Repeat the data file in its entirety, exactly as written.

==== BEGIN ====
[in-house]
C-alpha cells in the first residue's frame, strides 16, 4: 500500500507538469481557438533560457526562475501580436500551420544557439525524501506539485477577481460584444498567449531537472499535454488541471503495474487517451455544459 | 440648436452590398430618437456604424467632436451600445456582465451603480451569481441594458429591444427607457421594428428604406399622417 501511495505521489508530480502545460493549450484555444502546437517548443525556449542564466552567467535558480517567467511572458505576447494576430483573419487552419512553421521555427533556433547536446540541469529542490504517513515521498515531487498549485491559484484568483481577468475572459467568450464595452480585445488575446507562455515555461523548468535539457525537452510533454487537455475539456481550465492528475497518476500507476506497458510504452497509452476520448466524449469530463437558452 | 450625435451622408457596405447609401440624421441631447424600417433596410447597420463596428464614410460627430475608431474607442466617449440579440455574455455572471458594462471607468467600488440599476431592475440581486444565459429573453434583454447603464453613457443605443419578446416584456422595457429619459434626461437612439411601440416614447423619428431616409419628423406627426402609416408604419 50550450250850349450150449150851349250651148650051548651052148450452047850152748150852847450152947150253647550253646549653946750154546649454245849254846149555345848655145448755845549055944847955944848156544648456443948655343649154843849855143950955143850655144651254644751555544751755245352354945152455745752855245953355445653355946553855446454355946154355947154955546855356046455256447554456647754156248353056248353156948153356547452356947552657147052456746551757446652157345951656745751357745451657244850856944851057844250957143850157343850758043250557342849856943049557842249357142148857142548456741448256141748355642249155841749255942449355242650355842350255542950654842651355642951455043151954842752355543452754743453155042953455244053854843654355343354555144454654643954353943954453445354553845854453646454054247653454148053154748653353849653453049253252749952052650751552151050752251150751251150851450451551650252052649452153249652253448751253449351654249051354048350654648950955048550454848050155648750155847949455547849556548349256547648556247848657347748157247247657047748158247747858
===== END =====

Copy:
[in-house]
C-alpha cells in the first residue's frame, strides 16, 4: 500500500507538469481557438533560457526562475501580436500551420544557439525524501506539485477577481460584444498567449531537472499535454488541471503495474487517451455544459 | 440648436452590398430618437456604424467632436451600445456582465451603480451569481441594458429591444427607457421594428428604406399622417 501511495505521489508530480502545460493549450484555444502546437517548443525556449542564466552567467535558480517567467511572458505576447494576430483573419487552419512553421521555427533556433547536446540541469529542490504517513515521498515531487498549485491559484484568483481577468475572459467568450464595452480585445488575446507562455515555461523548468535539457525537452510533454487537455475539456481550465492528475497518476500507476506497458510504452497509452476520448466524449469530463437558452 | 450625435451622408457596405447609401440624421441631447424600417433596410447597420463596428464614410460627430475608431474607442466617449440579440455574455455572471458594462471607468467600488440599476431592475440581486444565459429573453434583454447603464453613457443605443419578446416584456422595457429619459434626461437612439411601440416614447423619428431616409419628423406627426402609416408604419 50550450250850349450150449150851349250651148650051548651052148450452047850152748150852847450152947150253647550253646549653946750154546649454245849254846149555345848655145448755845549055944847955944848156544648456443948655343649154843849855143950955143850655144651254644751555544751755245352354945152455745752855245953355445653355946553855446454355946154355947154955546855356046455256447554456647754156248353056248353156948153356547452356947552657147052456746551757446652157345951656745751357745451657244850856944851057844250957143850157343850758043250557342849856943049557842249357142148857142548456741448256141748355642249155841749255942449355242650355842350255542950654842651355642951455043151954842752355543452754743453155042953455244053854843654355343354555144454654643954353943954453445354553845854453646454054247653454148053154748653353849653453049253252749952052650751552151050752251150751251150851450451551650252052649452153249652253448751253449351654249051354048350654648950955048550454848050155648750155847949455547849556548349256547648556247848657347748157247247657047748158247747858